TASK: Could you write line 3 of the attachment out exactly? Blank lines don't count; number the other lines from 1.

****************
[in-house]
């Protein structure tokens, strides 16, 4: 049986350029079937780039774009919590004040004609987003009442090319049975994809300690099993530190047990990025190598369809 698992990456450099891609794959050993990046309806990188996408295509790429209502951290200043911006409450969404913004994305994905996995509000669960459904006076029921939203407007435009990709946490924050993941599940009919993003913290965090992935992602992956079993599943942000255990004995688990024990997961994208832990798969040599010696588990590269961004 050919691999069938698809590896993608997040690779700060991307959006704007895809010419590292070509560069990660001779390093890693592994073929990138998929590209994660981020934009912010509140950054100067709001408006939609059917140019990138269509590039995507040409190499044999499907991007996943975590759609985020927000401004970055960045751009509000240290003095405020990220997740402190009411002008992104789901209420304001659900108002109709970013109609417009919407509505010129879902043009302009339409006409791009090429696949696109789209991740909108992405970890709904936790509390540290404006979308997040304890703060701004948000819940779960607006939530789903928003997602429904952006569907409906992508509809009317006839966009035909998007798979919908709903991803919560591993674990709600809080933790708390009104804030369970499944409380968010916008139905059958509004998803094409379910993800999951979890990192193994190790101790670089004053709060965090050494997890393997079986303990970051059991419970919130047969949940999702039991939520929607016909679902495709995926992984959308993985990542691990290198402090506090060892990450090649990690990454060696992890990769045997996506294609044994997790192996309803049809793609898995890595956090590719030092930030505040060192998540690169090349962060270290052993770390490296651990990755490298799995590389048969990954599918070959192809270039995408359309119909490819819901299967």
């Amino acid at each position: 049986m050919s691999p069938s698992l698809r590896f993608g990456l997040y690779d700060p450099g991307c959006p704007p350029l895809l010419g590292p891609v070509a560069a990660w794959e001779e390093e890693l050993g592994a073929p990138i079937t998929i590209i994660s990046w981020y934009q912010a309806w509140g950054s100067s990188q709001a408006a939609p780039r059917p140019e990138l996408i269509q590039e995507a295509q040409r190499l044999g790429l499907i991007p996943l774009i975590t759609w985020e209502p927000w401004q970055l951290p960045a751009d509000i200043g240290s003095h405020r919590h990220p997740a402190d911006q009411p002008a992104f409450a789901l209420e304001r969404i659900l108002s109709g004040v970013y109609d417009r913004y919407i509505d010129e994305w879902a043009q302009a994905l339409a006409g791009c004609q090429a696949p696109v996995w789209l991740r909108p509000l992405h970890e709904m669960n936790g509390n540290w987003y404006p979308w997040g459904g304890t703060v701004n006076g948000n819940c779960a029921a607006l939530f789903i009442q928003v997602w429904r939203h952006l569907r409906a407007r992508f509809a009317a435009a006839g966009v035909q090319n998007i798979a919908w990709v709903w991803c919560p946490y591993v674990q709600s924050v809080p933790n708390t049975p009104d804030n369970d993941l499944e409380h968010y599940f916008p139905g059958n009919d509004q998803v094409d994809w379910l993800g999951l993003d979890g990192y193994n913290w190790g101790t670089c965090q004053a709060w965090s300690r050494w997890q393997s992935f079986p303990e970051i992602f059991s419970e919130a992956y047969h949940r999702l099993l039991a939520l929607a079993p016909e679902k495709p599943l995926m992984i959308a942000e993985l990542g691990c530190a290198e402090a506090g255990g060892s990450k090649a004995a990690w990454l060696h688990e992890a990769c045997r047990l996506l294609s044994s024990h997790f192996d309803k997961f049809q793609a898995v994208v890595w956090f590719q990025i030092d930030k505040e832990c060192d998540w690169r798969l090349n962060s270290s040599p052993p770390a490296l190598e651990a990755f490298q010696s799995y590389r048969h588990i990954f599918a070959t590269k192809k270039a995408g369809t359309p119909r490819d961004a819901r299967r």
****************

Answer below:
């Amino acid at each position: 049986m050919s691999p069938s698992l698809r590896f993608g990456l997040y690779d700060p450099g991307c959006p704007p350029l895809l010419g590292p891609v070509a560069a990660w794959e001779e390093e890693l050993g592994a073929p990138i079937t998929i590209i994660s990046w981020y934009q912010a309806w509140g950054s100067s990188q709001a408006a939609p780039r059917p140019e990138l996408i269509q590039e995507a295509q040409r190499l044999g790429l499907i991007p996943l774009i975590t759609w985020e209502p927000w401004q970055l951290p960045a751009d509000i200043g240290s003095h405020r919590h990220p997740a402190d911006q009411p002008a992104f409450a789901l209420e304001r969404i659900l108002s109709g004040v970013y109609d417009r913004y919407i509505d010129e994305w879902a043009q302009a994905l339409a006409g791009c004609q090429a696949p696109v996995w789209l991740r909108p509000l992405h970890e709904m669960n936790g509390n540290w987003y404006p979308w997040g459904g304890t703060v701004n006076g948000n819940c779960a029921a607006l939530f789903i009442q928003v997602w429904r939203h952006l569907r409906a407007r992508f509809a009317a435009a006839g966009v035909q090319n998007i798979a919908w990709v709903w991803c919560p946490y591993v674990q709600s924050v809080p933790n708390t049975p009104d804030n369970d993941l499944e409380h968010y599940f916008p139905g059958n009919d509004q998803v094409d994809w379910l993800g999951l993003d979890g990192y193994n913290w190790g101790t670089c965090q004053a709060w965090s300690r050494w997890q393997s992935f079986p303990e970051i992602f059991s419970e919130a992956y047969h949940r999702l099993l039991a939520l929607a079993p016909e679902k495709p599943l995926m992984i959308a942000e993985l990542g691990c530190a290198e402090a506090g255990g060892s990450k090649a004995a990690w990454l060696h688990e992890a990769c045997r047990l996506l294609s044994s024990h997790f192996d309803k997961f049809q793609a898995v994208v890595w956090f590719q990025i030092d930030k505040e832990c060192d998540w690169r798969l090349n962060s270290s040599p052993p770390a490296l190598e651990a990755f490298q010696s799995y590389r048969h588990i990954f599918a070959t590269k192809k270039a995408g369809t359309p119909r490819d961004a819901r299967r």